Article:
The White House Plays were performed June 7th – 26th of the year 2005.
Punk’d: An actor, Ashton Kutcher and the president of the United States are having a private meeting because the presidents daughters went to the actors house and smoked marijuana. As the meeting prolongs, the president proposes an idea to the actor of pranking them to teach them a lesson of not using drugs.
In the Lincoln Bedroom: Someone who looks and sounds like, Abraham Lincoln, gives a Republican couple, Clem and Christy, a speech that helps settle their differences. This takes place in Abraham Lincoln’s old bedroom in the White House.
A White House Play # 1: A woman named, Bullock and a man named, Lucas, have a meeting with a famous Hollywood director pitching an idea about a movie.
The Van Buren Cloak Room: A woman named Ellen is being interrogated in an enclosed room by a woman in the Secret Service because as she was touring the White House she said something offensive towards a picture of the president.
Passion.com: The President is visioning a soldier, that he’s seen get killed, in a form of a “ghost” that only he can see. As a reverend arrives to come to his aid, he continues to speak to the ghost that only he can see, and has the reverend thinking he’s not sober.
Barbershop: The president, his aide and barber, are talking about their wives and there relationships as the president is getting his haircut and reading playboy magazine.
A White House Play #2: A gay couple, Julian, a 60 year old multi-millionaire famous from his art, and Chad, a 30 year old man, are about to go in the Oval Room of the White House for a meeting to admire the accomplished arist Julian. Before they go in they converse about the situation they are in.
The Last Standing Protestor: A woman is speaking to the audience, and asking them what enrages them about this world.
Geneva: The play starts as the president and two other people, Tanner and Flannery, are in the president’s room discussing about Geneva. After, there’s a transition in the play which makes it seem like the actors are going off script, but in reality the actor who is playing Tanner makes it seem like he doesn’t want to continue to act in the play because of his position on the topic of the play.
The Third Temple: A woman, Miriam, expecting a job opportunity of a teacher, is met with a strange interview with a meticulous man that goes by the name of X at the white house. X knows a lot about the woman Miriam which creeps her out as She is also presented with a job opportunity that is far different then what she has expected.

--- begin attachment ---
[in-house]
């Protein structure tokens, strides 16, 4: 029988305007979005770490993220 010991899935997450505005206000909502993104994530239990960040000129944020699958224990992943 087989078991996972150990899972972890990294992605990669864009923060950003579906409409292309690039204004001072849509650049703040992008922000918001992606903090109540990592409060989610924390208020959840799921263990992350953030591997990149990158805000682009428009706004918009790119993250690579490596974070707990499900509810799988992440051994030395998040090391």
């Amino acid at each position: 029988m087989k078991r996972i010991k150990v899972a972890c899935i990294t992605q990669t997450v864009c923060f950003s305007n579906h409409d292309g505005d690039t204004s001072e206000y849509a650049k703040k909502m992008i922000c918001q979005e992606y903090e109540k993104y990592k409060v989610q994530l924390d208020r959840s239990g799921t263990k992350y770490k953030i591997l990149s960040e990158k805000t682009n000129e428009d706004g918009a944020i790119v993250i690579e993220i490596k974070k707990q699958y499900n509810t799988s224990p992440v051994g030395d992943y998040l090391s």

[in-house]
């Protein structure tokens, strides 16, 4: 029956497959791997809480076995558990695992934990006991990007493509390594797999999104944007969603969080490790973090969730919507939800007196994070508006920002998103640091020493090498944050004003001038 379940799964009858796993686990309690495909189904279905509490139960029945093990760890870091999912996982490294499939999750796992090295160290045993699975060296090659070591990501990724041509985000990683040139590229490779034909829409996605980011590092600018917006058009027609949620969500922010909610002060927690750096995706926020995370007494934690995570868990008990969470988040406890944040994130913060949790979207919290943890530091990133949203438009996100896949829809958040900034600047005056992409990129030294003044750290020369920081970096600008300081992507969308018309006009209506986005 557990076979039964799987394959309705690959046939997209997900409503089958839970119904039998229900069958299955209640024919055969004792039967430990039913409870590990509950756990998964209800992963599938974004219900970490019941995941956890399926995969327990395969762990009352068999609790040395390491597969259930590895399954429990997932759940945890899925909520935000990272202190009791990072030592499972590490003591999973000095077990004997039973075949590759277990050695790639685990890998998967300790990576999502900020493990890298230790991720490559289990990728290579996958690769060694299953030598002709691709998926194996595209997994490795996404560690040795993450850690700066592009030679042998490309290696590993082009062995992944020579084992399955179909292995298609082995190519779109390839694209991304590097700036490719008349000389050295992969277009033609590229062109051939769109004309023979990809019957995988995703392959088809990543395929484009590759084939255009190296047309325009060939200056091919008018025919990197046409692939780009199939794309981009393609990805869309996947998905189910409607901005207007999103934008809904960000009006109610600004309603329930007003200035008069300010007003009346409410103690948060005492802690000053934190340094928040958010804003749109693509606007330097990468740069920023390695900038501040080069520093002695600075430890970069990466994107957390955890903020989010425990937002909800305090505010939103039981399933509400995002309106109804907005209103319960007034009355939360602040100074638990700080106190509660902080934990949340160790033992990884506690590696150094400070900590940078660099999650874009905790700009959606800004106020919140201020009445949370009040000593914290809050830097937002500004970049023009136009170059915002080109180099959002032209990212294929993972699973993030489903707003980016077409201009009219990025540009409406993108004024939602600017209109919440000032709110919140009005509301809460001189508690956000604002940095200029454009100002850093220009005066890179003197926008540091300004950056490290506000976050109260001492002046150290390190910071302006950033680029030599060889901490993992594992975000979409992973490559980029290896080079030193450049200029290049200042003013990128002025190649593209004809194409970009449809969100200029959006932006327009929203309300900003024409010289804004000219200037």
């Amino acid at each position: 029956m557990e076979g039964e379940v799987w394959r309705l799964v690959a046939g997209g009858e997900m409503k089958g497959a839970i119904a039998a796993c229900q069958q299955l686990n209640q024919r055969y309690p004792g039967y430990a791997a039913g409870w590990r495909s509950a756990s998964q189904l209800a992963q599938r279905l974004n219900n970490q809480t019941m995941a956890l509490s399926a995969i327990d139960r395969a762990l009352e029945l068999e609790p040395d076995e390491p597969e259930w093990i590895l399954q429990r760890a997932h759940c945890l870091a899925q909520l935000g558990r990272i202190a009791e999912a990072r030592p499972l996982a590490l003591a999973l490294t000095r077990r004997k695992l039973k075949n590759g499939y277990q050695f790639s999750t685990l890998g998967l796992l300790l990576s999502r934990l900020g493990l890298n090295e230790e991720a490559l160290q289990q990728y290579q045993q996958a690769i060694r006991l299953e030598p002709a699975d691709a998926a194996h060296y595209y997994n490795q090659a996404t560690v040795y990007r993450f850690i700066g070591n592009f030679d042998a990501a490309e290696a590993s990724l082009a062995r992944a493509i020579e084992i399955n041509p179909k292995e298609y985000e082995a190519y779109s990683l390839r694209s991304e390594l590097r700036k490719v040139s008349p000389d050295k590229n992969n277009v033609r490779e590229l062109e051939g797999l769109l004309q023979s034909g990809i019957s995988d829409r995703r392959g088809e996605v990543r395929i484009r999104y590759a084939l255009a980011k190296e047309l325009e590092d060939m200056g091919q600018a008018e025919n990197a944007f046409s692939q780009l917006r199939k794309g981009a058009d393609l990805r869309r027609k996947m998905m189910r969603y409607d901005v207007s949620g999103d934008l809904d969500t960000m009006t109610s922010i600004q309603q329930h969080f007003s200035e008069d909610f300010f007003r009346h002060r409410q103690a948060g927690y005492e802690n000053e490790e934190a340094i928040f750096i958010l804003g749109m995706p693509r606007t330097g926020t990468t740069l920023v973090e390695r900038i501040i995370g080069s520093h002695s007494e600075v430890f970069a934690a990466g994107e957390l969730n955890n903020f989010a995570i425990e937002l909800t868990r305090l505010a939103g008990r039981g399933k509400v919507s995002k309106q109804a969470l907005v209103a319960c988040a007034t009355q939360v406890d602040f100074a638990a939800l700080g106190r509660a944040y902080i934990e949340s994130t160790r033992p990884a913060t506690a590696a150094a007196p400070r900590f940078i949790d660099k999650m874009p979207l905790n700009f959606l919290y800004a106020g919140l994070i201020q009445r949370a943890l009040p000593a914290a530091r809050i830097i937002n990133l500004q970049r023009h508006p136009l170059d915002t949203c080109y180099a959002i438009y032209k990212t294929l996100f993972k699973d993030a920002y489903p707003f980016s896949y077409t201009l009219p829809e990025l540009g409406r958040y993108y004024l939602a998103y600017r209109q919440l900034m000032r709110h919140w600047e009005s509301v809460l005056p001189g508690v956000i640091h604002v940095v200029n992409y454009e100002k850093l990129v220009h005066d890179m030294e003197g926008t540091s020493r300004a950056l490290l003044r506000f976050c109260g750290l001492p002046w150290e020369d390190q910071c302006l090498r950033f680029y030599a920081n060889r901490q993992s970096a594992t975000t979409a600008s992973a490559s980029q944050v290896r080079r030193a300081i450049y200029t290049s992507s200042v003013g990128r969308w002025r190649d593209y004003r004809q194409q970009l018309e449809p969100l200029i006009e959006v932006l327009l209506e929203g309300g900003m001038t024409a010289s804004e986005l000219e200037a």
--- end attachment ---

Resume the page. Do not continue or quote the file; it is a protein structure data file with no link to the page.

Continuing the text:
A White House Play #3: Two woman, Mills and Jane, and a man named Lance Corporal Evans are waiting outside the Oval Room with the president and other political leaders are in. As Jane is waiting to go in she converses with Mills and in the middle of the conversation it is as though the man starts speaking to Jane abruptly.
Higher Power: The president, his wife, the vice president and deputy chief of staff, are in white house private quarters. A voice that is supposed to be God is in the room giving commands to everyone.
Cast: Scotty Bloch, Cynthia Harris, Joel Rooks, Marilyn Sokol, Joyce Van Patten
Set: Ray Recht Lighting: William Armstrong Costume: Suzanne Chesney Sound: Robert Auld Choreographer: Liz Curtis Associate Choreographer: Tony Scheppler Production Stage Manner: Shiraz Biggie Technical Director: Christopher Hoyt Casting Consultant: Stephanie Klapper Running Crew: Takumi Mitobe, Jorge Esguiera, Matthew Tischler, Julio Pena, Koichiro Scenic Charge Artist: Adris Krumkalns Scenic Artist: Chelsea Clarke, Amanda Raglevsky Technical Director: Christopher Hoyt Master Carpenter: Michael Merunka, Jr. Electrics Crew: Matthew D. Britt, Andrew Kerr-Thompson, Benjamin C. Tevelow, Krista Kujat Build Crew: Noelle Neglia, Tadhg O’Mordha, David Sih, Matthew Tischler, Luchia Dragosh, Marissa Vila, Ryen Herrman, Mary Willis White, Kathleen Peirce.
Appearing Courtesy of Actor’s Equity Association
Under the Bed was performed April 20th – May 5th, 2005
Vassa Zheleznova was performed during the 2004-2005 season
Synopsis: There are no miracles in this world. Only those we make for ourselves. It’s 8am and a revolt is underway. The father is dying. The son is spying. The wife is cheating. The uncle is stealing. The mother is scheming. The dynasty is crumbling. One house. One fortune. One victor. A tragic portrait of a woman with an iron will determined to root out the corruption in her family in order to keep control of the family business.